• Letters to the Editor: T-board meeting illegal

    On 1/12/2012, the Transportation Board (T Board) held a meeting from 5:30-8:30 to receive the final TAC report.  At the beginning of the meeting, the T Board chair announced that the meeting would end at 8:15 to give the board an opportunity to examine a rough design for NM502 sketched by Kyle Zimmerman.
    This item, clearly new business, was not on the agenda (attached).  The public input time was shortened, contrary to what was publicized in the paper, to provide time for this presentation.  Because there was a quorum of T Board members attending this  presentation, it became a “de facto” T Board meeting, not announced, and thus in violation of the Open Meetings Act.  As I was speaking to the T Board chair after the

  • Trinity Site is nice for a park

    I agree with James Rickman (Strip mall unsustainable, ViewPoint, Jan. 18), however, in the 32 years I’ve lived here, I’ve come to realize that when the Los Alamos County Council and other county politicians get a grandiose idea in their craw it takes a major uprising to wake them up.
    I would like to see that uprising against the Trinity Site. I have to many questions and to many reasons why we shouldn’t spend our money on this harmful and unnecessary monument to our politicians.
    I think the Trinity Site would make a very nice park.

    RD Little
    Los Alamos

     

  • Double check incentive

    In the Jan. 20 story in the Los Alamos Monitor, it was finally revealed that one  of the Trinity Site options included a Walmart.
    However, the idea was discarded because Walmart wanted a “big incentive” to come into the community.
    Did anyone calculate what that incentive would be? Did anyone calculate the rise in gross receipts tax revenues that would be garnered from a Walmart as opposed to another Smith’s?
    Might the difference cover the “big incentive?”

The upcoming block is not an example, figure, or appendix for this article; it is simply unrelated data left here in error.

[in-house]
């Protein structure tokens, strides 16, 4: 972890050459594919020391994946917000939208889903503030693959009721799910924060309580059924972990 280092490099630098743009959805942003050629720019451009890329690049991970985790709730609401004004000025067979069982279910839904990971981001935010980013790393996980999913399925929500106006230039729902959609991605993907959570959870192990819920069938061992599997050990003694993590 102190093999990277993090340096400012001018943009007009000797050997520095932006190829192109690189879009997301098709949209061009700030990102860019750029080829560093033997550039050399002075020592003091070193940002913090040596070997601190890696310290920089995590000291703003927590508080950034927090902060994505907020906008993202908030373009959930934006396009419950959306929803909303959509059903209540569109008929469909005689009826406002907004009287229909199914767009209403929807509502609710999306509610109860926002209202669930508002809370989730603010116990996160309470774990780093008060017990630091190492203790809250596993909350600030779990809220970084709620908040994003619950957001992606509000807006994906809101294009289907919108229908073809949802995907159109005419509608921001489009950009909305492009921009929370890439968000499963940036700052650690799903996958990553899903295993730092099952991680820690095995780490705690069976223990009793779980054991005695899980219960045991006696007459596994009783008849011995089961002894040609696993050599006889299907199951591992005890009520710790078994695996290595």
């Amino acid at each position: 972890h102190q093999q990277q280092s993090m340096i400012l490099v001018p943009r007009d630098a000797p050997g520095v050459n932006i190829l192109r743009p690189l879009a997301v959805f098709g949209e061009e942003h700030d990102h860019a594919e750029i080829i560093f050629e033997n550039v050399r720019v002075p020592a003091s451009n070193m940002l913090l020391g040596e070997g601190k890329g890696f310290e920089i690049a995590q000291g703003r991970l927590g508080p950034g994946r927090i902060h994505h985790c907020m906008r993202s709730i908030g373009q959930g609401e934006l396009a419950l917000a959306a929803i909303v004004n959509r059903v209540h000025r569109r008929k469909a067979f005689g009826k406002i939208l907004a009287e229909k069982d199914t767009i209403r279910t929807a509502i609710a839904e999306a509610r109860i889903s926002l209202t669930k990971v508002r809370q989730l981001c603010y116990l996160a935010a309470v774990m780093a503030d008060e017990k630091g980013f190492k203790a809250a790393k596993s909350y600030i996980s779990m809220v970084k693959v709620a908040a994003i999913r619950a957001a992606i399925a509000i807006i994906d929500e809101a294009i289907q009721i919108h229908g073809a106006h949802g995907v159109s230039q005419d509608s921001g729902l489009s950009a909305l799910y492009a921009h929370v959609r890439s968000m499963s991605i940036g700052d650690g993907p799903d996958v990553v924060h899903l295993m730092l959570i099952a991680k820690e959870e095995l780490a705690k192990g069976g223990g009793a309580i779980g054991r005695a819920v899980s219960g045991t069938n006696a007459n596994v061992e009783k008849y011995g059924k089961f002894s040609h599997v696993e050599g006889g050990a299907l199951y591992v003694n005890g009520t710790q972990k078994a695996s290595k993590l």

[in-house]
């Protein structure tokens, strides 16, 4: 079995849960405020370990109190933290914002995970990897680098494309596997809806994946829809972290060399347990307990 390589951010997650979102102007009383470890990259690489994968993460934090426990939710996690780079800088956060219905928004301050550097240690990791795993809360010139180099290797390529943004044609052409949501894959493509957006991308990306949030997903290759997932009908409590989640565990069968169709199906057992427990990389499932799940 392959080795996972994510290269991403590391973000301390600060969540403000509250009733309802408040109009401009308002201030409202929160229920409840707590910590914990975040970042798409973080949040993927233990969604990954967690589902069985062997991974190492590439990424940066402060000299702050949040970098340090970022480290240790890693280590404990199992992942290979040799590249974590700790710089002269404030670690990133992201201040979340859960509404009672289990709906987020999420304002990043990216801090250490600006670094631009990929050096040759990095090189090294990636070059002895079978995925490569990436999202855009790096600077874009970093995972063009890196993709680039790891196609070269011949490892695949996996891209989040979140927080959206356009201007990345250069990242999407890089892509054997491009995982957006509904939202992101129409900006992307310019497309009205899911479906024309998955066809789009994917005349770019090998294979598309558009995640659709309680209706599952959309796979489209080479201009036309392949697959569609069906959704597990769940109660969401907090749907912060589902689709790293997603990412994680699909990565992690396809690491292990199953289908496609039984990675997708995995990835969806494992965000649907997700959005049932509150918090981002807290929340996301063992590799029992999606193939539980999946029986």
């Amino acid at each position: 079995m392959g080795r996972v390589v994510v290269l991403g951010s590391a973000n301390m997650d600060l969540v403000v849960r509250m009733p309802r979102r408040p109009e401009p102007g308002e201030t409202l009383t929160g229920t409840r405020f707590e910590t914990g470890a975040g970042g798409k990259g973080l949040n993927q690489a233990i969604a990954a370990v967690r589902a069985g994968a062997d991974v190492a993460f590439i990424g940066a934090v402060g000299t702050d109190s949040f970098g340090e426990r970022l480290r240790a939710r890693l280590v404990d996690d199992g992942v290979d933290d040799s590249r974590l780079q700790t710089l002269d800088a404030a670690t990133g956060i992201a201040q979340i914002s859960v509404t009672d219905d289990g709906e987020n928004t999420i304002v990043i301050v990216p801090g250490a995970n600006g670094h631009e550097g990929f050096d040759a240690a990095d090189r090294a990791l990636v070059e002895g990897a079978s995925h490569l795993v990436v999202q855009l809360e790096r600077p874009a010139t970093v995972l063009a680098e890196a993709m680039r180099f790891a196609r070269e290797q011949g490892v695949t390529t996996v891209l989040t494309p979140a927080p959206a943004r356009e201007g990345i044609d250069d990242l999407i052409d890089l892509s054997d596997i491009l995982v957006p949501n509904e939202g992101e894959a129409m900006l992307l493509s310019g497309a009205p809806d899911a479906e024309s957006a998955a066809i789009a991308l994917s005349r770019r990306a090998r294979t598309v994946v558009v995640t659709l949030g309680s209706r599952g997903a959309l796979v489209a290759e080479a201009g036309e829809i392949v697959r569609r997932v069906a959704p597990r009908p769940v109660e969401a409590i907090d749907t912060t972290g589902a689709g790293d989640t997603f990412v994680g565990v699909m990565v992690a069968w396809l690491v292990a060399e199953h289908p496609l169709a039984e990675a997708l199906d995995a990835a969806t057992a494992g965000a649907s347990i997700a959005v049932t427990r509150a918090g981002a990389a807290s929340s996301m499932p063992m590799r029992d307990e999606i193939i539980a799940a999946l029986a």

The people of Los Alamos already spend 70 percent of their money off the hill. Isn’t the idea behind  the Trinity Site to recapture some of that money?

  • A grand compromise

    I am encouraged by progress in the golf course redesign process, but as an open space advocate, I feel the revised designs still leave much to be desired.
    Alternative 1, with its limited appeal to golfers, seems like a short-term solution that will quickly lead us back to this very same discussion.
    On the other hand, Alternative 2 standing alone is a clear lose for open space: it destroys a substantial amount of ponderosa forest with trees up to 350 years old.
    However, I do see the core of a grand compromise, one that would end the slow erosion of our remarkable and unique interior wild land while also offering golfers the quality course they deserve.

  • Win-lose venture

    After the county signs a contract with NADG, Smith’s will control two-thirds of the shopping on the north side of Trinity Drive and all of the shopping on the south side of Trinity Drive and east of Knecht Street.
    That’s a pretty good deal for them but not a good deal for the community.  
    Competition is supposed to help a community thrive.  How can the county council and school board seriously consider a contract that gives one private company control of so much public property when it already controls a good-sized chunk of commercial property?

    Patricia Max
    Los Alamos